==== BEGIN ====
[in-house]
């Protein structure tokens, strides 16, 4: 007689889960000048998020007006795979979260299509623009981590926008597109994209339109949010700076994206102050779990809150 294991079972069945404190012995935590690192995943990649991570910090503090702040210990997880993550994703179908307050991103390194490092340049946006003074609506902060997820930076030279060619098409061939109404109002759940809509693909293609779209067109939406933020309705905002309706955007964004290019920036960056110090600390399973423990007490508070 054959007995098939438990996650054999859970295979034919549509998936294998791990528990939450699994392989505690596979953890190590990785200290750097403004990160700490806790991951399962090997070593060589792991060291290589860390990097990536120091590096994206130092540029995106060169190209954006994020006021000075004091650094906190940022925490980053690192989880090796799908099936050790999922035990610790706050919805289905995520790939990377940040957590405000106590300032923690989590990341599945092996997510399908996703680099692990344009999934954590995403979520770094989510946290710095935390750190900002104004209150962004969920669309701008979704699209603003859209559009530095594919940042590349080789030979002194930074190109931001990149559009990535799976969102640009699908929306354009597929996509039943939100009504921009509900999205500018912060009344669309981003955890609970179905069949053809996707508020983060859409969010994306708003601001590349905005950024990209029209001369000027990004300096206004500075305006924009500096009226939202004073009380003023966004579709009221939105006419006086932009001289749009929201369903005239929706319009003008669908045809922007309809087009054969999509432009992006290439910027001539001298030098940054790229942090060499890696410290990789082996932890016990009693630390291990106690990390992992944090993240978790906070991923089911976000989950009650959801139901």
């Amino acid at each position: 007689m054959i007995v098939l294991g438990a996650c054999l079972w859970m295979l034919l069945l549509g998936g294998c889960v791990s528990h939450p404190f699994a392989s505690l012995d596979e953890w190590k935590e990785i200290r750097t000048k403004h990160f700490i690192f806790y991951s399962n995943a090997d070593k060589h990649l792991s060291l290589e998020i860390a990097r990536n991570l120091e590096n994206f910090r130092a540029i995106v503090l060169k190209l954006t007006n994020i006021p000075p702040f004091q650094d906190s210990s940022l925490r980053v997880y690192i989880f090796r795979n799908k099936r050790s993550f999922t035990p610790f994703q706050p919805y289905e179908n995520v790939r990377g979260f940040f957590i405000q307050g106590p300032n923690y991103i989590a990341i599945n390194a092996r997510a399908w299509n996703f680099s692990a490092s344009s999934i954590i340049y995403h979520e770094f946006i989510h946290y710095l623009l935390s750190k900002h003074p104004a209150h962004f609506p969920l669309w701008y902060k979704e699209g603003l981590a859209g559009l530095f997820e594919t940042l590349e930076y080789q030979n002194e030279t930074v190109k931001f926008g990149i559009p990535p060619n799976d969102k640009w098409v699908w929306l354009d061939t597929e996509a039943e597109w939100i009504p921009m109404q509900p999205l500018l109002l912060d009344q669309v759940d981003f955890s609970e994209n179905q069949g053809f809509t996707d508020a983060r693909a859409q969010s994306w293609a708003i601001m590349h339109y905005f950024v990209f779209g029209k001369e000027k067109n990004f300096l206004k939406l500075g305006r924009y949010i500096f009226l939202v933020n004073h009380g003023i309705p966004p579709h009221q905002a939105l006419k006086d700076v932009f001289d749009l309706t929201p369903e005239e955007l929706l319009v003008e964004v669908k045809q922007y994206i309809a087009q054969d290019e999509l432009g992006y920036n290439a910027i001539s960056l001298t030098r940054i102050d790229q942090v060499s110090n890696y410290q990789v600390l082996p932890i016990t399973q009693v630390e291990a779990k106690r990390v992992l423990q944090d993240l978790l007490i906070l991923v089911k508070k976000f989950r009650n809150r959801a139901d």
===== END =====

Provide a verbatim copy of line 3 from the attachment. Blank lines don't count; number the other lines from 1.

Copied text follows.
């Amino acid at each position: 007689m054959i007995v098939l294991g438990a996650c054999l079972w859970m295979l034919l069945l549509g998936g294998c889960v791990s528990h939450p404190f699994a392989s505690l012995d596979e953890w190590k935590e990785i200290r750097t000048k403004h990160f700490i690192f806790y991951s399962n995943a090997d070593k060589h990649l792991s060291l290589e998020i860390a990097r990536n991570l120091e590096n994206f910090r130092a540029i995106v503090l060169k190209l954006t007006n994020i006021p000075p702040f004091q650094d906190s210990s940022l925490r980053v997880y690192i989880f090796r795979n799908k099936r050790s993550f999922t035990p610790f994703q706050p919805y289905e179908n995520v790939r990377g979260f940040f957590i405000q307050g106590p300032n923690y991103i989590a990341i599945n390194a092996r997510a399908w299509n996703f680099s692990a490092s344009s999934i954590i340049y995403h979520e770094f946006i989510h946290y710095l623009l935390s750190k900002h003074p104004a209150h962004f609506p969920l669309w701008y902060k979704e699209g603003l981590a859209g559009l530095f997820e594919t940042l590349e930076y080789q030979n002194e030279t930074v190109k931001f926008g990149i559009p990535p060619n799976d969102k640009w098409v699908w929306l354009d061939t597929e996509a039943e597109w939100i009504p921009m109404q509900p999205l500018l109002l912060d009344q669309v759940d981003f955890s609970e994209n179905q069949g053809f809509t996707d508020a983060r693909a859409q969010s994306w293609a708003i601001m590349h339109y905005f950024v990209f779209g029209k001369e000027k067109n990004f300096l206004k939406l500075g305006r924009y949010i500096f009226l939202v933020n004073h009380g003023i309705p966004p579709h009221q905002a939105l006419k006086d700076v932009f001289d749009l309706t929201p369903e005239e955007l929706l319009v003008e964004v669908k045809q922007y994206i309809a087009q054969d290019e999509l432009g992006y920036n290439a910027i001539s960056l001298t030098r940054i102050d790229q942090v060499s110090n890696y410290q990789v600390l082996p932890i016990t399973q009693v630390e291990a779990k106690r990390v992992l423990q944090d993240l978790l007490i906070l991923v089911k508070k976000f989950r009650n809150r959801a139901d």